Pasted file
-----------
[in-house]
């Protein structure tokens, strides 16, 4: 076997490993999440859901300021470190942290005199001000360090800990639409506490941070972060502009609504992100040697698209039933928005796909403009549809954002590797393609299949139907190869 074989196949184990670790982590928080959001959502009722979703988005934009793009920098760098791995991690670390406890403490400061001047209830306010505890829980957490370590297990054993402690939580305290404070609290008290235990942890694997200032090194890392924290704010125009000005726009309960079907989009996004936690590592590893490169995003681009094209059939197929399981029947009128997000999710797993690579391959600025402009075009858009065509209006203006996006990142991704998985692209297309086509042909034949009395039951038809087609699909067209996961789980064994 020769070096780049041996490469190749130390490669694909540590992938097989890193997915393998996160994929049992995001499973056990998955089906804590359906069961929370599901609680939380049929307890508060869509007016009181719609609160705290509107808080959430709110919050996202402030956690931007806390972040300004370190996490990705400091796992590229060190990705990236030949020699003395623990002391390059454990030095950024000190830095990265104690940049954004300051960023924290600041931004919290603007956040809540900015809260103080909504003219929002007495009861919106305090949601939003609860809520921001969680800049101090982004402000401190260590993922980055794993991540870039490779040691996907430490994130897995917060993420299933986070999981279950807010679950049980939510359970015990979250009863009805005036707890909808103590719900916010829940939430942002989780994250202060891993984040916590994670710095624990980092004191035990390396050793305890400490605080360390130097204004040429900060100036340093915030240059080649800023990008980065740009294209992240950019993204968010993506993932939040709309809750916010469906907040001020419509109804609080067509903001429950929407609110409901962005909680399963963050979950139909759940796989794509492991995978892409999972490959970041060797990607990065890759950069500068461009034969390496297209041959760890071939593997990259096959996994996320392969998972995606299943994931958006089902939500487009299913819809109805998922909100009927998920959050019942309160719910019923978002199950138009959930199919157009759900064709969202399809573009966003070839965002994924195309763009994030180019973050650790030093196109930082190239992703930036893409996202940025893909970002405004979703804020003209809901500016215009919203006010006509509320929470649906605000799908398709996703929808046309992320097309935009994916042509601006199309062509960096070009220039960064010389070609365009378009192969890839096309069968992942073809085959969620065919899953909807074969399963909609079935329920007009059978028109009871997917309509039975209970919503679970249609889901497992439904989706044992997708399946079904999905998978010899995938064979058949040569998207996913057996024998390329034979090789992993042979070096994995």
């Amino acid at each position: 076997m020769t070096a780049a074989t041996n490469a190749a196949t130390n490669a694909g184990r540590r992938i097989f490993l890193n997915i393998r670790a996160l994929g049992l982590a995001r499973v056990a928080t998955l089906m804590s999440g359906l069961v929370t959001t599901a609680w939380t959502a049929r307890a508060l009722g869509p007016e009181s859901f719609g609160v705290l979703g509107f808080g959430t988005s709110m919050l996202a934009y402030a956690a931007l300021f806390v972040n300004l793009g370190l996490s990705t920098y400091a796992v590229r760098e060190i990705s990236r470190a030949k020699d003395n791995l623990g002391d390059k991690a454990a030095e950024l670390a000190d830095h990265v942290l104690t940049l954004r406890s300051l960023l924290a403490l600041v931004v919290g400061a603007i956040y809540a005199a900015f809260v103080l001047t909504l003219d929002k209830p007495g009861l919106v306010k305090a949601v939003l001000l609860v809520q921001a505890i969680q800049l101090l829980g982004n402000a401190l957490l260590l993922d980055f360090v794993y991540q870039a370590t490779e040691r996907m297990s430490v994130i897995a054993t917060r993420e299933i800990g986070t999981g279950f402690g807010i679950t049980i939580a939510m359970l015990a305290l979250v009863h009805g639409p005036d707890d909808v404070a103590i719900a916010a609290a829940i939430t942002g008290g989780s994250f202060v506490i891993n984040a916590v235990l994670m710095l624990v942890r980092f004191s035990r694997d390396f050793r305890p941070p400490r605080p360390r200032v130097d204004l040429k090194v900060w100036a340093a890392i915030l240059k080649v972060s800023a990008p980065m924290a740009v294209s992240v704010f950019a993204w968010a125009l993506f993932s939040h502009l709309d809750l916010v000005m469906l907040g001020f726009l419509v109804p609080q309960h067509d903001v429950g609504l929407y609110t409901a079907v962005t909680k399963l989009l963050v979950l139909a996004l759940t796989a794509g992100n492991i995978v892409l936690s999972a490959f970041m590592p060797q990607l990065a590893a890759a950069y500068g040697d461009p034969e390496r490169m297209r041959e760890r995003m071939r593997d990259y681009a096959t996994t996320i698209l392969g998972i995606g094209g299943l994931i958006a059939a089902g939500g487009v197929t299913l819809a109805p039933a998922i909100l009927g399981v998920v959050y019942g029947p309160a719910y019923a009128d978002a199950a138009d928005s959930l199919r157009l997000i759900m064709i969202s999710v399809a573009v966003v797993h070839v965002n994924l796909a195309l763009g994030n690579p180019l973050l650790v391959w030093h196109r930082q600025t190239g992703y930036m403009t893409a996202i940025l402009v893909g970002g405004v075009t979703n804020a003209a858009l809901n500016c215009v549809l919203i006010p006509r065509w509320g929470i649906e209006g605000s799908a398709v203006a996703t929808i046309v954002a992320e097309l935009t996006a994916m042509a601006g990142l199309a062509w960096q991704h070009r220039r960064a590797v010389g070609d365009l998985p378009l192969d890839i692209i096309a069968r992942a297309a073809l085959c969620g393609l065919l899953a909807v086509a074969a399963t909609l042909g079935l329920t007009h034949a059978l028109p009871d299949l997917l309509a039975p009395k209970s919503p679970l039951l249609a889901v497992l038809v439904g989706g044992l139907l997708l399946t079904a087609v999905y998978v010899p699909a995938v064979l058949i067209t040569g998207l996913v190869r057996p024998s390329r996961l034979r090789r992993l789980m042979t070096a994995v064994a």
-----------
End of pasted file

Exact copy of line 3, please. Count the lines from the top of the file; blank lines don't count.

């Amino acid at each position: 076997m020769t070096a780049a074989t041996n490469a190749a196949t130390n490669a694909g184990r540590r992938i097989f490993l890193n997915i393998r670790a996160l994929g049992l982590a995001r499973v056990a928080t998955l089906m804590s999440g359906l069961v929370t959001t599901a609680w939380t959502a049929r307890a508060l009722g869509p007016e009181s859901f719609g609160v705290l979703g509107f808080g959430t988005s709110m919050l996202a934009y402030a956690a931007l300021f806390v972040n300004l793009g370190l996490s990705t920098y400091a796992v590229r760098e060190i990705s990236r470190a030949k020699d003395n791995l623990g002391d390059k991690a454990a030095e950024l670390a000190d830095h990265v942290l104690t940049l954004r406890s300051l960023l924290a403490l600041v931004v919290g400061a603007i956040y809540a005199a900015f809260v103080l001047t909504l003219d929002k209830p007495g009861l919106v306010k305090a949601v939003l001000l609860v809520q921001a505890i969680q800049l101090l829980g982004n402000a401190l957490l260590l993922d980055f360090v794993y991540q870039a370590t490779e040691r996907m297990s430490v994130i897995a054993t917060r993420e299933i800990g986070t999981g279950f402690g807010i679950t049980i939580a939510m359970l015990a305290l979250v009863h009805g639409p005036d707890d909808v404070a103590i719900a916010a609290a829940i939430t942002g008290g989780s994250f202060v506490i891993n984040a916590v235990l994670m710095l624990v942890r980092f004191s035990r694997d390396f050793r305890p941070p400490r605080p360390r200032v130097d204004l040429k090194v900060w100036a340093a890392i915030l240059k080649v972060s800023a990008p980065m924290a740009v294209s992240v704010f950019a993204w968010a125009l993506f993932s939040h502009l709309d809750l916010v000005m469906l907040g001020f726009l419509v109804p609080q309960h067509d903001v429950g609504l929407y609110t409901a079907v962005t909680k399963l989009l963050v979950l139909a996004l759940t796989a794509g992100n492991i995978v892409l936690s999972a490959f970041m590592p060797q990607l990065a590893a890759a950069y500068g040697d461009p034969e390496r490169m297209r041959e760890r995003m071939r593997d990259y681009a096959t996994t996320i698209l392969g998972i995606g094209g299943l994931i958006a059939a089902g939500g487009v197929t299913l819809a109805p039933a998922i909100l009927g399981v998920v959050y019942g029947p309160a719910y019923a009128d978002a199950a138009d928005s959930l199919r157009l997000i759900m064709i969202s999710v399809a573009v966003v797993h070839v965002n994924l796909a195309l763009g994030n690579p180019l973050l650790v391959w030093h196109r930082q600025t190239g992703y930036m403009t893409a996202i940025l402009v893909g970002g405004v075009t979703n804020a003209a858009l809901n500016c215009v549809l919203i006010p006509r065509w509320g929470i649906e209006g605000s799908a398709v203006a996703t929808i046309v954002a992320e097309l935009t996006a994916m042509a601006g990142l199309a062509w960096q991704h070009r220039r960064a590797v010389g070609d365009l998985p378009l192969d890839i692209i096309a069968r992942a297309a073809l085959c969620g393609l065919l899953a909807v086509a074969a399963t909609l042909g079935l329920t007009h034949a059978l028109p009871d299949l997917l309509a039975p009395k209970s919503p679970l039951l249609a889901v497992l038809v439904g989706g044992l139907l997708l399946t079904a087609v999905y998978v010899p699909a995938v064979l058949i067209t040569g998207l996913v190869r057996p024998s390329r996961l034979r090789r992993l789980m042979t070096a994995v064994a």